Organizing Against Street Vendor Displacement
The street vendor movement in LA has won historic policy changes. However, implementation of vending programs has been haphazard and attacks on vendors from enforcement agencies continue. CPC will work with street vending hubs across LA to support the establishment of self-governance structures, support education on current vending regulations, mitigate interaction with enforcement agencies, and build a network of leaders from each hub that will organize against displacement and advocate for improvements to the city's vending program.
What is the primary issue area that your application will impact?
BIPOC- and Women-Owned Businesses
In which areas of Los Angeles will you be directly working?
City of Los Angeles
In what stage of innovation is this project, program, or initiative?
Expand existing project, program, or initiative
What is your understanding of the issue that you are seeking to address?
Although LA legalized street vending in 2019, investment in the infrastructure to support vendors has not arrived. Of the 50,000 vendors in LA, approximately 2,000 have obtained their permits to sell legally. The city has wasted resources investing millions on enforcement agents who lack cultural competency to lead “outreach and education” efforts, and therefore, the implementation of this program has not reached its full potential. Moreover, vendors in popular vending hubs, such as the Guatemalan Night Market, are often faced with threats of displacement under the guise of health and safety. The majority of vendors are women and senior and they find themselves in dire economic distress when displaced form their work. As we enter the recovery phase of this pandemic, we are seeing a re-emergence of street vending and a growing number of women taking on this work. We must protect these entrepreneurs from criminalization and displacement and supports their economic stability.
Describe the project, program, or initiative this grant will support to address the issue.
Our team currently organizes with approximately 2,500 street vendors in 24 vendor hubs across LA County. 70% of the vendors we work with are women and the main breadwinners in their family. Through this organizing experience, we’ve learned that an enforcement-heavy strategy does not result in compliance and only burdens poor working families with more fees. A different model must be developed in order to attain successful implementation. With the support of this grant, we will continue to disseminate important information on vending regulations and organizing efforts to all 24 hubs throughout the region. We will have a particular focus in 4 vendor hubs where we plan to build a model of self-organization that will lead to improved compliance with legal vending programs and mitigation of issues with other stakeholders. This model will include supporting vendor hubs in identifying and developing leadership, specially among women; developing community vending agreements; developing structures for self-governance and mutual aid; connecting vendors to hands-on technical assistance programs; and developing a network of vending leaders across all 4 hubs that can respond to displacement efforts and advocate and organize for improvements to the city's street vending program.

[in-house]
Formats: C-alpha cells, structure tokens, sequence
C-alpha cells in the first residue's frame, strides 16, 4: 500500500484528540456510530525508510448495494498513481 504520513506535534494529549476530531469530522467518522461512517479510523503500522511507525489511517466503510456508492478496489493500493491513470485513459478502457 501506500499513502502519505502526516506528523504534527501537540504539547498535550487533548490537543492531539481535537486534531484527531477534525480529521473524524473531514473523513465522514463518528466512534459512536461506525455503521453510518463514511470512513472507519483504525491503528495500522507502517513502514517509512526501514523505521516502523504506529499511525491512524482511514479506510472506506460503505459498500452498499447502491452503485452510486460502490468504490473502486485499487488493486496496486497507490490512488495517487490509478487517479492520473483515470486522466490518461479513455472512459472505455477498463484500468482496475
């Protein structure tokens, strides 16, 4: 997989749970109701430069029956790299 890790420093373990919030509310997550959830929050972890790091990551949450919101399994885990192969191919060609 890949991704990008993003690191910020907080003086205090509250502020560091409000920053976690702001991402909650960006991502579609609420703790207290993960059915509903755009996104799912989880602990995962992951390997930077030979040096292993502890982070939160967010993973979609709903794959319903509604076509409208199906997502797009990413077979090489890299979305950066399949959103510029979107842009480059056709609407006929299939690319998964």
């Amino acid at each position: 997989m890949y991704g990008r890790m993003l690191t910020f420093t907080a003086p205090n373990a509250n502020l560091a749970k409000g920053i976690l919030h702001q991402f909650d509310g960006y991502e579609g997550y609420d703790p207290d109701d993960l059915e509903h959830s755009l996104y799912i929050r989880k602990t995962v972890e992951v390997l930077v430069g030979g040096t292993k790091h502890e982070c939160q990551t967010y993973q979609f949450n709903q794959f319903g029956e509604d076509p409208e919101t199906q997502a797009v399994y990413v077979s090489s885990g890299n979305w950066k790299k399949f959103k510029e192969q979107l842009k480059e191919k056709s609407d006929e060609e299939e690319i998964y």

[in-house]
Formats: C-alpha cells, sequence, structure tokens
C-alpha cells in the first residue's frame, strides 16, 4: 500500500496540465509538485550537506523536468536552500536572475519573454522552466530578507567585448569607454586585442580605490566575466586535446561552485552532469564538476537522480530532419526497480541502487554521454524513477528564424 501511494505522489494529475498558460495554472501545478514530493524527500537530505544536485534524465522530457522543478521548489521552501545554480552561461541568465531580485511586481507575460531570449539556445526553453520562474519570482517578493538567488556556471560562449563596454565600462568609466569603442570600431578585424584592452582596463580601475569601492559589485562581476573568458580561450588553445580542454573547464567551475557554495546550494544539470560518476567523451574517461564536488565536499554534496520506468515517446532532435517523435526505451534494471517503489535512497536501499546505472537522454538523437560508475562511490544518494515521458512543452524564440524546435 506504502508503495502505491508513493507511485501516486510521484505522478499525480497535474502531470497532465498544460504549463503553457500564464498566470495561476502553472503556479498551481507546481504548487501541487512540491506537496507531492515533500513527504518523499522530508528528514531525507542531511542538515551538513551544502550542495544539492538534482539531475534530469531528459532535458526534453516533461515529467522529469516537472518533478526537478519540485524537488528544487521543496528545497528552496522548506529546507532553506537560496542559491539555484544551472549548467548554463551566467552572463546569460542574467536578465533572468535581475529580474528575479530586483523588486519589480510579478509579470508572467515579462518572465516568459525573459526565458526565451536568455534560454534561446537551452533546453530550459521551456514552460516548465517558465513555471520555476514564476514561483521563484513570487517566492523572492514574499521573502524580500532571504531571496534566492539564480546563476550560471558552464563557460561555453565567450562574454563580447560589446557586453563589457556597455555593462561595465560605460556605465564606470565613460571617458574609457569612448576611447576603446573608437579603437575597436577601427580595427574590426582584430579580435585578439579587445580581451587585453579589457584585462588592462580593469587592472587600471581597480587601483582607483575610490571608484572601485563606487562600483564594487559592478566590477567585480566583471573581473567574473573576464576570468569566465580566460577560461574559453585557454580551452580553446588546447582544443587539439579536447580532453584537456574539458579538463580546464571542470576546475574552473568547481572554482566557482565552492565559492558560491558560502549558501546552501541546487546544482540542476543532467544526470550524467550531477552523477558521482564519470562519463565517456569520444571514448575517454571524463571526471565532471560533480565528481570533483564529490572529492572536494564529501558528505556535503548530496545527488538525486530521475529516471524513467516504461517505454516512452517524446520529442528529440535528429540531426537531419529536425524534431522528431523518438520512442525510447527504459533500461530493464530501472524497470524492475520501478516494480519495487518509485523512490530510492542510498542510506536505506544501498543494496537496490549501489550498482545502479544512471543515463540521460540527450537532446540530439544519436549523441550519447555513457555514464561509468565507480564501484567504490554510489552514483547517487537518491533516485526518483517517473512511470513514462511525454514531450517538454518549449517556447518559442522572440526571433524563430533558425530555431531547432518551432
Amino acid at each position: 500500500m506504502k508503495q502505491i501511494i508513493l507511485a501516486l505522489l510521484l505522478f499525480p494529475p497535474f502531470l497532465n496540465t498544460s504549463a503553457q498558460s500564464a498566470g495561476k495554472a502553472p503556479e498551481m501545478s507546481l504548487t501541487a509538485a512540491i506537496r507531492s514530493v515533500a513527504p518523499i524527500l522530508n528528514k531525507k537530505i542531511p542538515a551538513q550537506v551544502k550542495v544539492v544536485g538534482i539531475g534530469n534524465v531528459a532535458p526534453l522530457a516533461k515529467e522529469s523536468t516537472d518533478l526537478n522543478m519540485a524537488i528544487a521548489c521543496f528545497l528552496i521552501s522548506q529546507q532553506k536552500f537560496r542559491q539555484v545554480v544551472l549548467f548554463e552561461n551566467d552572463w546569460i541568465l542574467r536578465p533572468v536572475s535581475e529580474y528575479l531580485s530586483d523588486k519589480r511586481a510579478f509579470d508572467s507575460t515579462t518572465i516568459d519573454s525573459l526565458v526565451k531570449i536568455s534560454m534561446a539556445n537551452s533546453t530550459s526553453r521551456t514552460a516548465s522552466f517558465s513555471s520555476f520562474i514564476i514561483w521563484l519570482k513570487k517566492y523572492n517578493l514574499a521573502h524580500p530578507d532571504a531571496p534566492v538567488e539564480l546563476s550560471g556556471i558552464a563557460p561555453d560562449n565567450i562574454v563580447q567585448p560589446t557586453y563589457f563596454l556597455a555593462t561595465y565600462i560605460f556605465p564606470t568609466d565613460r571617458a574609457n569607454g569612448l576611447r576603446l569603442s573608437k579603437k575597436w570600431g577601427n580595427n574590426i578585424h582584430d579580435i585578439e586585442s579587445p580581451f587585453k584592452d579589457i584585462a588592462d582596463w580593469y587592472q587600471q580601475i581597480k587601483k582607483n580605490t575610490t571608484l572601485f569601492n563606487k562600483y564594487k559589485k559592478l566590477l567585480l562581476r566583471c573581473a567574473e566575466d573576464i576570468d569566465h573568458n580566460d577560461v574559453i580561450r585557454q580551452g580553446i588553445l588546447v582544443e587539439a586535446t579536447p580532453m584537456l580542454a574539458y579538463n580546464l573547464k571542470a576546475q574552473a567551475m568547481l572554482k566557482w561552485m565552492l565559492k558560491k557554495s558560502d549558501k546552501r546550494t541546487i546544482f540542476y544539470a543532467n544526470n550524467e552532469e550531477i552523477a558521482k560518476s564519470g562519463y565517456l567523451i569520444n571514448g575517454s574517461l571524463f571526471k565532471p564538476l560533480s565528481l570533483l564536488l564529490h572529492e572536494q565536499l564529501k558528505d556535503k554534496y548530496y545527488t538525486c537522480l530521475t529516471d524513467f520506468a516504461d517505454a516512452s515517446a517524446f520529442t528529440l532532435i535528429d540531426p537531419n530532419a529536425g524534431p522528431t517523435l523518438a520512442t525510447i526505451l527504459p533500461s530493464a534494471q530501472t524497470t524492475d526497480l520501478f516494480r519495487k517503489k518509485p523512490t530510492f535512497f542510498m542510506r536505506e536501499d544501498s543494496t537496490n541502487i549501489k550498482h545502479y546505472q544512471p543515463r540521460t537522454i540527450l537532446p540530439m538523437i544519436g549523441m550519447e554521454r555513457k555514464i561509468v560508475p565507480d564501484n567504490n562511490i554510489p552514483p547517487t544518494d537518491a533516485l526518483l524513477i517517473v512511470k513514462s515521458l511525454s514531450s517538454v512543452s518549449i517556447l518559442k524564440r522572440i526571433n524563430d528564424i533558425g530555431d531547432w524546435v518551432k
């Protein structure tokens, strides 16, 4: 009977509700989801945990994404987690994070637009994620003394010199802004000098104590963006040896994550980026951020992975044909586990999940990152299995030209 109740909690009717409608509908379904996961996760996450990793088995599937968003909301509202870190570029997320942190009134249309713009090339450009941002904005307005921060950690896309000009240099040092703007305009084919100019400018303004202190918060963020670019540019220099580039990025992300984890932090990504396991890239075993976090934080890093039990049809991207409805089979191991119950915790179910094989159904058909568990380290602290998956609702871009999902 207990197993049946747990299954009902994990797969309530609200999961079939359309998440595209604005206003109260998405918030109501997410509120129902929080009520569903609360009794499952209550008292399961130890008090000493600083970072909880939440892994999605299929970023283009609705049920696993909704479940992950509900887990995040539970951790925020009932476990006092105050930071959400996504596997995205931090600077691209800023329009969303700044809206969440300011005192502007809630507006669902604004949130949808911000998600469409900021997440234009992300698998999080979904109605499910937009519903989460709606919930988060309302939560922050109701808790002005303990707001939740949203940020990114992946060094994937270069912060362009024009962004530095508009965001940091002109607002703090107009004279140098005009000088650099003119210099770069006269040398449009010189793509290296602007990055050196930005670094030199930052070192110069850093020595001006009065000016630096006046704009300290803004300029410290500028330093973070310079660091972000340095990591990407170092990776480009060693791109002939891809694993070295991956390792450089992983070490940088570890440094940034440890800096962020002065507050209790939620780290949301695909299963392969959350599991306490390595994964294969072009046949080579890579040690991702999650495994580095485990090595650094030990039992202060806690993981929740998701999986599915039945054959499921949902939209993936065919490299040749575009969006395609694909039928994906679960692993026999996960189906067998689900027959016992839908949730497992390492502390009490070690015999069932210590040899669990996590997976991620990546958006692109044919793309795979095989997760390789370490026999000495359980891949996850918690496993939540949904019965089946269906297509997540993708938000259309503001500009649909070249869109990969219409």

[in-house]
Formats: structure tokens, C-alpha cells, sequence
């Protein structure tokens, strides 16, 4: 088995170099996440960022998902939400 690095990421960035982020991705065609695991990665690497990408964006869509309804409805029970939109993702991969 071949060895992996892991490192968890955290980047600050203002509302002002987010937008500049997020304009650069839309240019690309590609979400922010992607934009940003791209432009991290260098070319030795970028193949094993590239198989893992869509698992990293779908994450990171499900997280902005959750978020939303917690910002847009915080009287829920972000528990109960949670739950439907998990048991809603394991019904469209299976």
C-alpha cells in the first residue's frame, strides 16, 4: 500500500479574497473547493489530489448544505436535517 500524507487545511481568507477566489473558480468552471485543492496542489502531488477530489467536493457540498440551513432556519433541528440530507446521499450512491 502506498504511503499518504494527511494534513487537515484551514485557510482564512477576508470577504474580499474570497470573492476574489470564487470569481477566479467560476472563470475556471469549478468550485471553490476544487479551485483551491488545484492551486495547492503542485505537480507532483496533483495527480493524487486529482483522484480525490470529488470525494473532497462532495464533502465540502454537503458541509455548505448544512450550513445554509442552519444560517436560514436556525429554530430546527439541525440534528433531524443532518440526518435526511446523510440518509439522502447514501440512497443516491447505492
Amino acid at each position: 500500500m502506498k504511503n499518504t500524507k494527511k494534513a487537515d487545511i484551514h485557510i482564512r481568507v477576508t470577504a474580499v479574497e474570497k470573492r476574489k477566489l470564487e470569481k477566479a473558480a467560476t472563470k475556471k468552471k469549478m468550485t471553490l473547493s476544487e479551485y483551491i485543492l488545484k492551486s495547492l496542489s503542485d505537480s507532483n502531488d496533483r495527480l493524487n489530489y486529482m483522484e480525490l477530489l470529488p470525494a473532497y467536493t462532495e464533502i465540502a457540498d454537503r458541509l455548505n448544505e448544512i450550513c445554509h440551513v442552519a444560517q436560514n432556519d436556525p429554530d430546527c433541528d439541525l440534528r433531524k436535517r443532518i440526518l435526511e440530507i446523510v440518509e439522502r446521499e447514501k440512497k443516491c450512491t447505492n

Describe how Los Angeles County will be different if your work is successful.
If our work is successful, street vendors across the LA region will be better informed about their rights, about LA City’s street vending program regulations, and they will be better equipped to navigate permitting processes. Popular vending hubs will be self organized through community agreements which will promote safe and walkable streets and opportunity for all street vendors. Hub leadership will work and mediate with other stakeholders in the community to address any issues pertaining to street vending and there will be no need to involve enforcement agencies. Women will turn to vending as an opportunity for economic growth and they will feel safe and supported. These hubs will serve as models for how to successfully onboard street vendors onto the city’s program. The City will invest in the development of other self-governing street vending hubs and in the sustainability of these economic enclaves. The City's legal vending program will reflect the real needs of vendors.
What evidence do you have that this project, program, or initiative is or will be successful, and how will you define and measure success?
Our team has successfully implemented a version of this project in 3 hubs. In 2020, we worked with 40 vendors at Expo Park to elect a leadership committee, create agreements on vending locations, and as a united front, negotiate with Expo Park management. This resulted in an agreement that vendors are allowed to continue vending, even though areas of the park are deemed no-vending zones by the city’s rules and regulations. Expo Park management directly contacts vendor leaders when issues arise before dispatching enforcement agents. At the Guatemalan Night Market and the weekend market on Main Street in South Central, which host approximately 100 vendors each, we've supported vendor leaders in mediating issues among themselves and with other stakeholders such as brick and mortar businesses and churches. Community agreements have resulted in less interaction with law enforcement, a better relationship with the local council office, and mitigation of displacement.
Approximately how many people will be impacted by this project, program, or initiative?
Direct Impact: 300
Indirect Impact: 2,500